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After We Collided (After, #2) by Anna Todd Read Online (FREE)

“So what does that mean?”

“Nothing. I’m just saying that I want to be civil and not fight anymore. It doesn’t change anything between us.” I bite my cheek to keep my eyes from tearing up.

Instead of saying anything, Hardin stands up and throws his plate into the sink. The porcelain splits down the middle with a loud crack that causes me to jump. Hardin doesn’t flinch or even turn back around as he stalks off to the bedroom.

I peer into the living room to make sure that his impulsive behavior hasn’t woken up his mother. Fortunately, she’s still asleep, her mouth slightly open in a way that makes her resemblance to her son all the stronger.

As usual, I’m left to clean up the mess that Hardin made. I load the dishwasher and put away the leftovers before wiping down the counter. I’m exhausted, mentally more than physically, but I need to take a shower and go to bed. But where the hell am I going to sleep? Hardin is in the bedroom and Trish is on the couch. Maybe I should just drive back to the motel.

I turn the heat up a little and switch off the light in the living room. When I walk into the bedroom to get my pajamas, Hardin is sitting on the edge of the bed, his elbows on his knees and his head in his hands. He doesn’t look up, so I grab a pair of shorts and a T-shirt and panties from my bag before exiting the room. As I hit the doorway, I hear what sounds like a muffled sob.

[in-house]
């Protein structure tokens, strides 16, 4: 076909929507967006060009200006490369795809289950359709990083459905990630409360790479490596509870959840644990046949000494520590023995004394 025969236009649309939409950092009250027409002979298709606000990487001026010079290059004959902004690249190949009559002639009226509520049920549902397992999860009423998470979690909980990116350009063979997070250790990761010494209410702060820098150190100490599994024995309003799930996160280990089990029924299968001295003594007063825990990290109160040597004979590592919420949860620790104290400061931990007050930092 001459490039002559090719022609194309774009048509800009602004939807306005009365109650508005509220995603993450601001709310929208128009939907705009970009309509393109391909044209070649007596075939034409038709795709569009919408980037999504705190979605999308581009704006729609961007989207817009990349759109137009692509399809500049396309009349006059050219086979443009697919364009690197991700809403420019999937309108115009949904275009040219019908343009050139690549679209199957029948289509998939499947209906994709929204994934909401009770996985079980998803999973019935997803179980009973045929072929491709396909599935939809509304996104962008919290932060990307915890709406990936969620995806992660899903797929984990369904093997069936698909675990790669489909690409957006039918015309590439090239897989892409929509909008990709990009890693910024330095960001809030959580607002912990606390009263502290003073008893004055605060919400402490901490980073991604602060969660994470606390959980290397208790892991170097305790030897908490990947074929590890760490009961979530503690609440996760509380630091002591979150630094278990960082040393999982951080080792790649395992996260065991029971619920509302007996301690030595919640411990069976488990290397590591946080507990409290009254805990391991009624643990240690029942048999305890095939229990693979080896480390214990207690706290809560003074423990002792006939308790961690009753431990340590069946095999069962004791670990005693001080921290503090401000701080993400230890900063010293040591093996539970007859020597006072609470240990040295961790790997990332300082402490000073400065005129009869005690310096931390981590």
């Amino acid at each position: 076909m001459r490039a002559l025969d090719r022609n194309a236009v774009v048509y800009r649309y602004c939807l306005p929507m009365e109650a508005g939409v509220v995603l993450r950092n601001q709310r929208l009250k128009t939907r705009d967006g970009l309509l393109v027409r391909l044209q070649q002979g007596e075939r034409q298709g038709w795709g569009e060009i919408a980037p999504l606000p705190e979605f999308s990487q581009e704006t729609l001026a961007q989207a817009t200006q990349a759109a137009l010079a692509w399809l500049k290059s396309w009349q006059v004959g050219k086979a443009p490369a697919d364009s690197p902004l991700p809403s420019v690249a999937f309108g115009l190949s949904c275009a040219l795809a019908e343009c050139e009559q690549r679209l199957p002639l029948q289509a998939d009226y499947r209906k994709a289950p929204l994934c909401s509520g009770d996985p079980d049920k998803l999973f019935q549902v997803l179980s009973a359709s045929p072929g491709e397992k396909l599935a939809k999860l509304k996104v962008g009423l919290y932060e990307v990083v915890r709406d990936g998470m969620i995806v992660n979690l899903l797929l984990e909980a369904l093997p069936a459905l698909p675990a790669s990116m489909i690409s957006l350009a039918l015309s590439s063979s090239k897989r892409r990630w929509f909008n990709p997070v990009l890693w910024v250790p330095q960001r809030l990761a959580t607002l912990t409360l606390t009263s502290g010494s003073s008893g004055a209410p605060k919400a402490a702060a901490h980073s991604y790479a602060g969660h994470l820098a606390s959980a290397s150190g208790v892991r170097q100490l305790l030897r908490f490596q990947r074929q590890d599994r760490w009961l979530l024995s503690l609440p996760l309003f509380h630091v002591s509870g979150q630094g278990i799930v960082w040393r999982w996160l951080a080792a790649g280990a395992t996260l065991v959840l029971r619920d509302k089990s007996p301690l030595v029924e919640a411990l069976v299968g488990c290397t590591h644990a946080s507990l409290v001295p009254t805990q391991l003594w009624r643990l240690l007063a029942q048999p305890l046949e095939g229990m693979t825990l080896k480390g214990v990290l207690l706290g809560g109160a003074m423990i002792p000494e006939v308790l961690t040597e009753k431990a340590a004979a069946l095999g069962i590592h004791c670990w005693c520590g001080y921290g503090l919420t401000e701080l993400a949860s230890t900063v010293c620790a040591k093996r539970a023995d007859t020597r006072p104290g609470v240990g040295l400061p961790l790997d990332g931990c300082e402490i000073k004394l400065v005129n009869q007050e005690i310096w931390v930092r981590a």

Is Hardin crying?

He isn’t. He couldn’t be.

On the off chance that he is, I can’t leave the room. I pad back to the bed and stand in front of him. “Hardin?” I say quietly and try to remove his hands from his face. He resists, but I pull harder. “Look at me,” I beg.

The breath is knocked out of me when he does. His eyes are bloodshot and his cheeks are soaked with tears. I try to take his hands in mine, but he jerks away. “Just go, Tessa,” he says.

I’ve heard him say that too many times. “No,” I say and kneel down between his opened legs.

He wipes his eyes with the back of his hands. “This was a bad idea. I’m going to tell my mum in the morning.”

“You don’t have to.” I’ve seen him let out a few tears before, but never full-on, body-shaking, tears-streaming-down-his-face crying.

“Yeah, I do. This is torture for me to have you so close but so far. It’s the worst possible punishment. Not that I don’t deserve it, because I know I do, but it’s too much,” he sobs. “Even for me.” He draws in a deep, desperate breath. “When you agreed to stay . . . I thought that maybe . . . maybe you still cared for me the way I do for you. But I see it, Tess, I see the way you look at me now. I see the pain I’ve caused. I see the change in you because of me. I know that I did this, but it still kills me to have you slip through my fingers.” The tears come much faster now, falling against his black T-shirt.